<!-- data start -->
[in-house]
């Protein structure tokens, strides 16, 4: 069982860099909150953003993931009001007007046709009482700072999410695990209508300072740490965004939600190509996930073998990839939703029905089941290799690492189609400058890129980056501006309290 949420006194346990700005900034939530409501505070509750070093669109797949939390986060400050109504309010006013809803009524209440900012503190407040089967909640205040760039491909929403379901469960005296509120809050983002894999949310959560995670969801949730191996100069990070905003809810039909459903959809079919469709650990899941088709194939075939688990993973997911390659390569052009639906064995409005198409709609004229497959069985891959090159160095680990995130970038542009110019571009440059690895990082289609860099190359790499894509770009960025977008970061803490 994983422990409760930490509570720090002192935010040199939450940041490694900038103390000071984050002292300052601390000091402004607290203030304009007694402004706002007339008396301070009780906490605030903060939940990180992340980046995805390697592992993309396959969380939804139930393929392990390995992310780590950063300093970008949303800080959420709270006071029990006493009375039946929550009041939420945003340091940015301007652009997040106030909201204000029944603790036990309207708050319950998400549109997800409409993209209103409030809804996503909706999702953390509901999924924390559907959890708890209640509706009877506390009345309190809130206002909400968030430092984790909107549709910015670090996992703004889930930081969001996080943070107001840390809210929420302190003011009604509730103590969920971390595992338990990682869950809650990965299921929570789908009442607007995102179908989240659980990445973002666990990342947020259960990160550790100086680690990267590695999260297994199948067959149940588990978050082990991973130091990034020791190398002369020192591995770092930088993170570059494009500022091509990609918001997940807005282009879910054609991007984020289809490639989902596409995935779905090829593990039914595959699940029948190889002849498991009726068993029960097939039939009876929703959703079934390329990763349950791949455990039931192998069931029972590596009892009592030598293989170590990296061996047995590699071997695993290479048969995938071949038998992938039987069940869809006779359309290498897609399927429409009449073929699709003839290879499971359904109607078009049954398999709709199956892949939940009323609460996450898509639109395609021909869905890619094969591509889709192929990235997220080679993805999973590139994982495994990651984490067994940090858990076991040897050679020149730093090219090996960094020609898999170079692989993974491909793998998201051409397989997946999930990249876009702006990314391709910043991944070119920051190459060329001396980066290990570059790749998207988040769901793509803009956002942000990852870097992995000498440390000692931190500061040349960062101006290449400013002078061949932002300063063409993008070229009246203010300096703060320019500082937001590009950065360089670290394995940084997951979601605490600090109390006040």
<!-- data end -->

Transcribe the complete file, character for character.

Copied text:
[in-house]
């Protein structure tokens, strides 16, 4: 069982860099909150953003993931009001007007046709009482700072999410695990209508300072740490965004939600190509996930073998990839939703029905089941290799690492189609400058890129980056501006309290 949420006194346990700005900034939530409501505070509750070093669109797949939390986060400050109504309010006013809803009524209440900012503190407040089967909640205040760039491909929403379901469960005296509120809050983002894999949310959560995670969801949730191996100069990070905003809810039909459903959809079919469709650990899941088709194939075939688990993973997911390659390569052009639906064995409005198409709609004229497959069985891959090159160095680990995130970038542009110019571009440059690895990082289609860099190359790499894509770009960025977008970061803490 994983422990409760930490509570720090002192935010040199939450940041490694900038103390000071984050002292300052601390000091402004607290203030304009007694402004706002007339008396301070009780906490605030903060939940990180992340980046995805390697592992993309396959969380939804139930393929392990390995992310780590950063300093970008949303800080959420709270006071029990006493009375039946929550009041939420945003340091940015301007652009997040106030909201204000029944603790036990309207708050319950998400549109997800409409993209209103409030809804996503909706999702953390509901999924924390559907959890708890209640509706009877506390009345309190809130206002909400968030430092984790909107549709910015670090996992703004889930930081969001996080943070107001840390809210929420302190003011009604509730103590969920971390595992338990990682869950809650990965299921929570789908009442607007995102179908989240659980990445973002666990990342947020259960990160550790100086680690990267590695999260297994199948067959149940588990978050082990991973130091990034020791190398002369020192591995770092930088993170570059494009500022091509990609918001997940807005282009879910054609991007984020289809490639989902596409995935779905090829593990039914595959699940029948190889002849498991009726068993029960097939039939009876929703959703079934390329990763349950791949455990039931192998069931029972590596009892009592030598293989170590990296061996047995590699071997695993290479048969995938071949038998992938039987069940869809006779359309290498897609399927429409009449073929699709003839290879499971359904109607078009049954398999709709199956892949939940009323609460996450898509639109395609021909869905890619094969591509889709192929990235997220080679993805999973590139994982495994990651984490067994940090858990076991040897050679020149730093090219090996960094020609898999170079692989993974491909793998998201051409397989997946999930990249876009702006990314391709910043991944070119920051190459060329001396980066290990570059790749998207988040769901793509803009956002942000990852870097992995000498440390000692931190500061040349960062101006290449400013002078061949932002300063063409993008070229009246203010300096703060320019500082937001590009950065360089670290394995940084997951979601605490600090109390006040």